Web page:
Case No. 5D19-1341
Michelle Medina, of The Baez Law Firm, Miami, and Michelle R. Walsh, of Law Offices of Michelle R. Walsh, P.A., Miami, for Appellant. Ashley Moody, Attorney General, Tallahassee, and Carmen F. Corrente, Assistant Attorney General, Daytona Beach, for Appellee.
Michelle Medina, of The Baez Law Firm, Miami, and Michelle R. Walsh, of Law Offices of Michelle R. Walsh, P.A., Miami, for Appellant.
Ashley Moody, Attorney General, Tallahassee, and Carmen F. Corrente, Assistant Attorney General, Daytona Beach, for Appellee.
Rashad Mohammed appeals his judgment and sentence for the attempted second-degree murder of Samantha Klein. We affirm without prejudice for Mohammed to pursue relief under Florida Rule of Criminal Procedure 3.850.
Mohammed and Alicia Klein are the unmarried parents of a two-year-old girl. He and Alicia quarreled, and she ended their engagement. Alicia and her sister, Samantha, subsequently went to Mohammed's house to retrieve Alicia's belongings. Mohammed answered the front door and then walked back to the house's small kitchen, where he was eating. Although Mohammed and Alicia had argued the evening before, his demeanor was calm. Alicia entered the kitchen with the couple's daughter and noticed a shotgun next to the refrigerator. She asked Mohammed to disassemble it. By this time, Samantha had entered the kitchen and stood next to Alicia.
Alicia testified that rather than disassemble the shotgun, Mohammed picked it up and pointed it at her and their daughter. She heard him say, "This is how it has to be." Alicia stepped forward and pushed the gun away. The gun discharged, hitting Samantha in the face and shoulder. Alicia moved forward with her hand on the gun's barrel so Mohammed would not raise it again. He backed away, eventually leaving the house with the shotgun and speeding off.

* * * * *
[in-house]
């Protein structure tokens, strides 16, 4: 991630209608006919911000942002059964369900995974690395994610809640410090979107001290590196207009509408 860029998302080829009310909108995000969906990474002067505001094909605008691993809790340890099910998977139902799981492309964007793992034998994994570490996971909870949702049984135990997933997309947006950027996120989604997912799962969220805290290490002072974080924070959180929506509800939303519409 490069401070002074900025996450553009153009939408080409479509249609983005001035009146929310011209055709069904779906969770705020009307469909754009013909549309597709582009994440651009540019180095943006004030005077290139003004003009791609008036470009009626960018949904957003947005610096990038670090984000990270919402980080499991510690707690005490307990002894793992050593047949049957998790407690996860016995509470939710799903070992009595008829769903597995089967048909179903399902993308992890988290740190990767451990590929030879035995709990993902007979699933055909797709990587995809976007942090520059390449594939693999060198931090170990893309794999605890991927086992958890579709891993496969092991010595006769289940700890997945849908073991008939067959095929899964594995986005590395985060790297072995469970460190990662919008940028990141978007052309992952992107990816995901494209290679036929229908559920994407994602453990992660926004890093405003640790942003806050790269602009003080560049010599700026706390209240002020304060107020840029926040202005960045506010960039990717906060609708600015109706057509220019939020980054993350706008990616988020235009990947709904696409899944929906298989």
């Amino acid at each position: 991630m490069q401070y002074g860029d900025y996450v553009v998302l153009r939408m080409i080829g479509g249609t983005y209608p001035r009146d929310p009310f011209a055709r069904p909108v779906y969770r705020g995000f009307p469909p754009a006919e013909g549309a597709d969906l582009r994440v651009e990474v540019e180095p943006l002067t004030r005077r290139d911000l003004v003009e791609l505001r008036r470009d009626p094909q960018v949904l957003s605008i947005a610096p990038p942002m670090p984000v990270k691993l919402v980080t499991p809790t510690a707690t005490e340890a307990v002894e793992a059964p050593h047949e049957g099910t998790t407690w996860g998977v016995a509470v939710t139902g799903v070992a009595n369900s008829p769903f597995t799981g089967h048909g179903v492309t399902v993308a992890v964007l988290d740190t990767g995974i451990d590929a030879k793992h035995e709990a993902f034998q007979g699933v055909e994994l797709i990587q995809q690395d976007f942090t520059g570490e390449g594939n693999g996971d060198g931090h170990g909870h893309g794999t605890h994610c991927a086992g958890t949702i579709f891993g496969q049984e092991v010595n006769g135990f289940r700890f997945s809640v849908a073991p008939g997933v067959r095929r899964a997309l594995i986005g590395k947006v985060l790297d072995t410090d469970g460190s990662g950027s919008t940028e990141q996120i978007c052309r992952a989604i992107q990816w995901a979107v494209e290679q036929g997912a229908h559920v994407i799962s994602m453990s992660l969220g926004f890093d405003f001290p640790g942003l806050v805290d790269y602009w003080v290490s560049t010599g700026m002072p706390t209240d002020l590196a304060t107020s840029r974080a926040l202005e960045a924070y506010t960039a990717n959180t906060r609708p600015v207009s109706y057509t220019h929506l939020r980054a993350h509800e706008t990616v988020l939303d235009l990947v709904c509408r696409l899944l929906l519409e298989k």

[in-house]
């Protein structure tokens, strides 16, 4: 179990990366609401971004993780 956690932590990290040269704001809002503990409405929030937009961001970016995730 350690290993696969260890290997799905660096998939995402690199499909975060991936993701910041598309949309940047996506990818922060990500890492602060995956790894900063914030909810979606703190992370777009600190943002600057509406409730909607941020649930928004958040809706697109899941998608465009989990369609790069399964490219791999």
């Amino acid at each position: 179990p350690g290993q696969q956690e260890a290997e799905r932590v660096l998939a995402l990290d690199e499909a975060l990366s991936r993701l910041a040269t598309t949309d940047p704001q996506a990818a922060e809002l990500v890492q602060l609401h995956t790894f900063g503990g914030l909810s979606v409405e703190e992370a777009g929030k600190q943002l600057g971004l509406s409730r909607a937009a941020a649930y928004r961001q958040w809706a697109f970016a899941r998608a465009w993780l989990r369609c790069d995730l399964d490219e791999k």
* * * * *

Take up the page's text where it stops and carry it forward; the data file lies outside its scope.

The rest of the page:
When apprehended, Mohammed waived his right to remain silent and informed law enforcement that he had been trying to comply with Alicia's request to disassemble the shotgun when it discharged. He explained he held the gun at a forty-five-degree angle to clear it by pressing a release located near the trigger and racking the action to eject the shells. Mohammed also told law enforcement that when he tried to eject the ammunition, Alicia and Samantha ran toward him. Mohammed insisted he did not intend to shoot anyone, and the gun discharged because Alicia pushed it. Mohammed's defense at trial was that the shooting was accidental.
The trial court delivered the standard instruction for attempted second-degree murder, but failed to read the standard instruction "Introduction to Attempted Homicide," which defines both excusable and justifiable homicide. Fla. Std. Jury Instr. (Crim.) 6.1. Mohammed never requested the introductory instruction and lodged no objection following the incomplete charge.
Mohammed's appellate counsel did not represent him during trial.
The jury found Mohammed guilty of attempted second-degree murder, finding he had discharged a firearm and caused Samantha great bodily harm. The jury also found Mohammed guilty of aggravated assault with a firearm and child abuse, convictions that are not at issue here. The trial court sentenced Mohammed to twenty-five years in prison, the minimum-mandatory sentence.
II. Jury Instructions and Fundamental Error
"Jury instruction errors are subject to the contemporaneous objection rule." Knight v. State , 286 So. 3d 147, 151 (Fla. 2019) (first citing State v. Weaver , 957 So. 2d 586, 588 (Fla. 2007) ; and then citing State v. Delva , 575 So. 2d 643, 644 (Fla. 1991) ). If, as here, there is no contemporaneous objection at trial, a defendant is entitled to relief only if fundamental error occurred. See id . Fundamental error "reach[es] down into the validity of the trial itself to the extent that a verdict of guilty could not have been obtained without the assistance of the alleged error." Id. (quoting Brown v. State , 124 So. 2d 481, 484 (Fla. 1960) ).